This is part of a two part series on the power of words and images in food manufacturing packaging.
Food manufacturers like Nestle, ConAgra, Unilever and the smaller companies know our eating habits better than we do.
However, in order to stay relevant on your supermarket shelves they need to create innovative, or “disruptive” products to keep hold of their market share.
The three companies mentioned are doing so with products in all types of food like frozen entrees, snacks, shelf staples, etc.
And to do so they must adapt to the tastes and needs of consumers.
For example, check out Prego’s FARMER’S MARKET glass jars of tomato sauce. Their copy and label design layout has all the signs that this can be a home run product for them
- They call the headline FARMER’S MARKET. Consumers love locating these types of off the main road food places with fresh products. However, the makers of Prego have it all taken care of by bringing the Farmer’s Market to your supermarket shelf.
- They added the sub title: ‘PICKED AT PEAK’. Not only are their tomatoes fresh they comprise of the their sauce but they are picked at the right time. When is the peak season for a tomato anyway.
- They included light green on the label. Green is a symbol of fresh in Farmer’s Market. As in fresh green vegetables and fresh green salad and green also represents something young and new. Which is smart to put their brand name Prego in green letters as well as framing TOMATO & BASIL against a light green background.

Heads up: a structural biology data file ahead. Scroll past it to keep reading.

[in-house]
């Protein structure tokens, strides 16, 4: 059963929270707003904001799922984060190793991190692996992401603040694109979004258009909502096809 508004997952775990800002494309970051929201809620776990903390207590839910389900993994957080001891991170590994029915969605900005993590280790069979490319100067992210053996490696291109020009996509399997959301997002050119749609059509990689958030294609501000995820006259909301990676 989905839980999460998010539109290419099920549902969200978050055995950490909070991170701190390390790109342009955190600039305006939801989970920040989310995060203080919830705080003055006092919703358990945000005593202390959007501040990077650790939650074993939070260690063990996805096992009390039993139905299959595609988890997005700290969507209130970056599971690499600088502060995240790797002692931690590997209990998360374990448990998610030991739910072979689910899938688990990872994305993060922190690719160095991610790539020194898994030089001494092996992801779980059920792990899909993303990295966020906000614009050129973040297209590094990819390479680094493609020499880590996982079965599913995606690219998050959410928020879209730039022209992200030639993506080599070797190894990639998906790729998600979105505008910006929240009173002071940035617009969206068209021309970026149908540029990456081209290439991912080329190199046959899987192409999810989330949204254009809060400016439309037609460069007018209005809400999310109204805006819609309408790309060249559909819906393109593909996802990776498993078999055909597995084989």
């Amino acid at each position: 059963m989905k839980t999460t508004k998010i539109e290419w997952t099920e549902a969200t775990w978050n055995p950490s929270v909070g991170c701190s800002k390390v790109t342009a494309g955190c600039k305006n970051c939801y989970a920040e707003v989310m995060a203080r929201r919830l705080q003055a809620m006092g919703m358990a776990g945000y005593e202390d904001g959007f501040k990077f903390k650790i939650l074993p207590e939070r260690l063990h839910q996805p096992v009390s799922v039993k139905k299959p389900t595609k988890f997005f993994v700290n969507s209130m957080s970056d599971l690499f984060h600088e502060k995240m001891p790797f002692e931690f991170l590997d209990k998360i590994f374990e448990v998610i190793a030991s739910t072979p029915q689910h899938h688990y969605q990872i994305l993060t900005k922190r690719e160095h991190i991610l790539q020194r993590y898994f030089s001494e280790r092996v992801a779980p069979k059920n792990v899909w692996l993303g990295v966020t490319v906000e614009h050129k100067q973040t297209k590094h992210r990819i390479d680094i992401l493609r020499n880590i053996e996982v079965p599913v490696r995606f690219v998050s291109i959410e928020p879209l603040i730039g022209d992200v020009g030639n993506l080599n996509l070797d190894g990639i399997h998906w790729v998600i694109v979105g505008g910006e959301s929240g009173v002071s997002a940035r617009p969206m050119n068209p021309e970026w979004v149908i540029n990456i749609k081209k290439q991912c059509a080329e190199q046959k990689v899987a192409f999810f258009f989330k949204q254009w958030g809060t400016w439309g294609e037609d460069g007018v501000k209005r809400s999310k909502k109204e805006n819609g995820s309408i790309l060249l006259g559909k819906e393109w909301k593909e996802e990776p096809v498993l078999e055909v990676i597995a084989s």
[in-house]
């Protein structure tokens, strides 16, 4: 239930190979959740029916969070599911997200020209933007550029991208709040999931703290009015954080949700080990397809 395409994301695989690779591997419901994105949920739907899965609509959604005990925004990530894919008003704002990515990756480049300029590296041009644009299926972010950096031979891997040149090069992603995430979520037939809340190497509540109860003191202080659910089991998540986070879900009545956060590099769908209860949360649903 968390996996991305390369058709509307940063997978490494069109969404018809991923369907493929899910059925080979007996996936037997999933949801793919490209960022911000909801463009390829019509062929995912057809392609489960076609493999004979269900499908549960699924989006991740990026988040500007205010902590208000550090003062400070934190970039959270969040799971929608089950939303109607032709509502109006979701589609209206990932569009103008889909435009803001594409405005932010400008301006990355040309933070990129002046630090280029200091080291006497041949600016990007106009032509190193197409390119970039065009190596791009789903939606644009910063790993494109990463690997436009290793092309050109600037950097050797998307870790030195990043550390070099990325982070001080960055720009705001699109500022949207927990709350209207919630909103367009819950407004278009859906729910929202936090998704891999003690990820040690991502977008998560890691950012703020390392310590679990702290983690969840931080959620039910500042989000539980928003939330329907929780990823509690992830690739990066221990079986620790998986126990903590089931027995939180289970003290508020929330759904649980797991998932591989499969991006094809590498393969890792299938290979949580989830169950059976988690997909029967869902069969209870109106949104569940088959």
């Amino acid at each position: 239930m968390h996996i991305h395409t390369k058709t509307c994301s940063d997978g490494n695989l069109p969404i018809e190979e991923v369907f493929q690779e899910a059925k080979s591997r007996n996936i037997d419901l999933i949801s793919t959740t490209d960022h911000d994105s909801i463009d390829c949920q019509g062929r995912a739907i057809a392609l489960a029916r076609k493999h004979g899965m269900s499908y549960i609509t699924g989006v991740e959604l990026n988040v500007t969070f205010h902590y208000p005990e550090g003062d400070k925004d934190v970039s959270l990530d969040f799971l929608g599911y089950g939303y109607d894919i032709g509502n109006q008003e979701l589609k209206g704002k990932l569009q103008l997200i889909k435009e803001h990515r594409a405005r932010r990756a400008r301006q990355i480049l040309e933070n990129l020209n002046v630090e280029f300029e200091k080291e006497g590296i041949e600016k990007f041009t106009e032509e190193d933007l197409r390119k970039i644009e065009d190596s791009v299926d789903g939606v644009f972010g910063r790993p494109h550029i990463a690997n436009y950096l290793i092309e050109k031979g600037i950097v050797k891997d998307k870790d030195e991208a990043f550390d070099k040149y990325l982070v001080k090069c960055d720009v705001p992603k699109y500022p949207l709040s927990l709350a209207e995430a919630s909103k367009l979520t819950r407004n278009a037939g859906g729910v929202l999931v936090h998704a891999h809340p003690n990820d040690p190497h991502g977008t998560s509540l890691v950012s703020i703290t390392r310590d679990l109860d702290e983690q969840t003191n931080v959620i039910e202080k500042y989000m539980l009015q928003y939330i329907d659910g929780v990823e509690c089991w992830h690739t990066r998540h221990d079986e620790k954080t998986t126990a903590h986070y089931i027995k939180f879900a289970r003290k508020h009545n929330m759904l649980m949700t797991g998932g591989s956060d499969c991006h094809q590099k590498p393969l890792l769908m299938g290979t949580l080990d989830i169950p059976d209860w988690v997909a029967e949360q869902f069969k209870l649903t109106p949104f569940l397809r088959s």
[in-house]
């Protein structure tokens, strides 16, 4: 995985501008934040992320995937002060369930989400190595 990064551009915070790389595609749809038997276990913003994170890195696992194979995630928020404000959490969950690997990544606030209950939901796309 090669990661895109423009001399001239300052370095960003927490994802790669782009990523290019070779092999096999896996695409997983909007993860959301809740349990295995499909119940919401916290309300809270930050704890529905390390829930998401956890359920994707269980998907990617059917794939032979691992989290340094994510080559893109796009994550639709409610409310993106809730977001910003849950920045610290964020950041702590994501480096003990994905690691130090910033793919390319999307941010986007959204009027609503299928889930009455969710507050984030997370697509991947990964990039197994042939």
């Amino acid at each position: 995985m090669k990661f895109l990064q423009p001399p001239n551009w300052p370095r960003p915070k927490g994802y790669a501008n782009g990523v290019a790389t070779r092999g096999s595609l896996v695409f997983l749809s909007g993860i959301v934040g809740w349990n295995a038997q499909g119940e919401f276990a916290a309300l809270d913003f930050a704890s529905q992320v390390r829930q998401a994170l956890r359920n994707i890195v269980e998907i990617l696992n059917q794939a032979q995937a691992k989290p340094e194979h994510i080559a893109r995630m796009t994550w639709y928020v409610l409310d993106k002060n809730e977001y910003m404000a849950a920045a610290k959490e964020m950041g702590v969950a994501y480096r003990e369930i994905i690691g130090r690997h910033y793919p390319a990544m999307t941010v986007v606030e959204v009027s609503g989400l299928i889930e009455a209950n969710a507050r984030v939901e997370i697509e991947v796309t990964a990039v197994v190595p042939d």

- The label paper is in beige. Beige represents food that is natural. It can be debated whether a food is ‘natural’ or not, but the color works for people looking to buy food that looks and tastes healthier.
- They have a rooster front and center on the label. This animal is a symbol for many farms and farmers picking their crops.
Words and images are powerful and the message is given right to the customer can generate new customers and new sales and lots of revenue.
Smart job Prego on your packaging. All the bases are covered. It is a home run in my opinion.
Do you agree that smart packaging sells. If you are interested in learning more about the food industry I highly recommend reading: The End of Food by Paul Roberts. It is an enlightening and somewhat eye-opening book about food manufacturing. Discusses the history of grains, industrial revolution how products are shelved in the supermarkets, the importance of marketing and advertising, how families eating habits have changed.
And so much more.
Part 2 will cover copy that is in small print that is not noticed by customers and maybe it should.